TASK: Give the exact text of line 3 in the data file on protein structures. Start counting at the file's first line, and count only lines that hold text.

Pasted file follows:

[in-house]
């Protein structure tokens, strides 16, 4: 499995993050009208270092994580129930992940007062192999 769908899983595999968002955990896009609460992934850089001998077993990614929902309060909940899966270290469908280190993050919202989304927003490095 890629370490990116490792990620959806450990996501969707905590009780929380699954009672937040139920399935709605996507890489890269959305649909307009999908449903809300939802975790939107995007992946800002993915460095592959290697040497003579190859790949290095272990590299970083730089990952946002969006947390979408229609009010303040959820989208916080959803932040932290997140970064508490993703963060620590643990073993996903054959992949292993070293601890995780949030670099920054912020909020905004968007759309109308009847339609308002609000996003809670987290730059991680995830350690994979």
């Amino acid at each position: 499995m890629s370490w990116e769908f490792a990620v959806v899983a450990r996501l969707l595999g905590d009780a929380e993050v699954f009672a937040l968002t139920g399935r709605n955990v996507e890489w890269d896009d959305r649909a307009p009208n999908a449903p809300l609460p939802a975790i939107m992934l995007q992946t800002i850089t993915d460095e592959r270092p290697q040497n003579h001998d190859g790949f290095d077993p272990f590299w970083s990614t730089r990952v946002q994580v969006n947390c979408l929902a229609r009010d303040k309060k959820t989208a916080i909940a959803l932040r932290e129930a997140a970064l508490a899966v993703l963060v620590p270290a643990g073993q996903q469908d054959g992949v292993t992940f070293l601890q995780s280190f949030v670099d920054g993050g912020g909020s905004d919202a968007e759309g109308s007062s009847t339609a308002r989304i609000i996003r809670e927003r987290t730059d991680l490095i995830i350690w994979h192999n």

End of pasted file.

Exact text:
């Amino acid at each position: 499995m890629s370490w990116e769908f490792a990620v959806v899983a450990r996501l969707l595999g905590d009780a929380e993050v699954f009672a937040l968002t139920g399935r709605n955990v996507e890489w890269d896009d959305r649909a307009p009208n999908a449903p809300l609460p939802a975790i939107m992934l995007q992946t800002i850089t993915d460095e592959r270092p290697q040497n003579h001998d190859g790949f290095d077993p272990f590299w970083s990614t730089r990952v946002q994580v969006n947390c979408l929902a229609r009010d303040k309060k959820t989208a916080i909940a959803l932040r932290e129930a997140a970064l508490a899966v993703l963060v620590p270290a643990g073993q996903q469908d054959g992949v292993t992940f070293l601890q995780s280190f949030v670099d920054g993050g912020g909020s905004d919202a968007e759309g109308s007062s009847t339609a308002r989304i609000i996003r809670e927003r987290t730059d991680l490095i995830i350690w994979h192999n």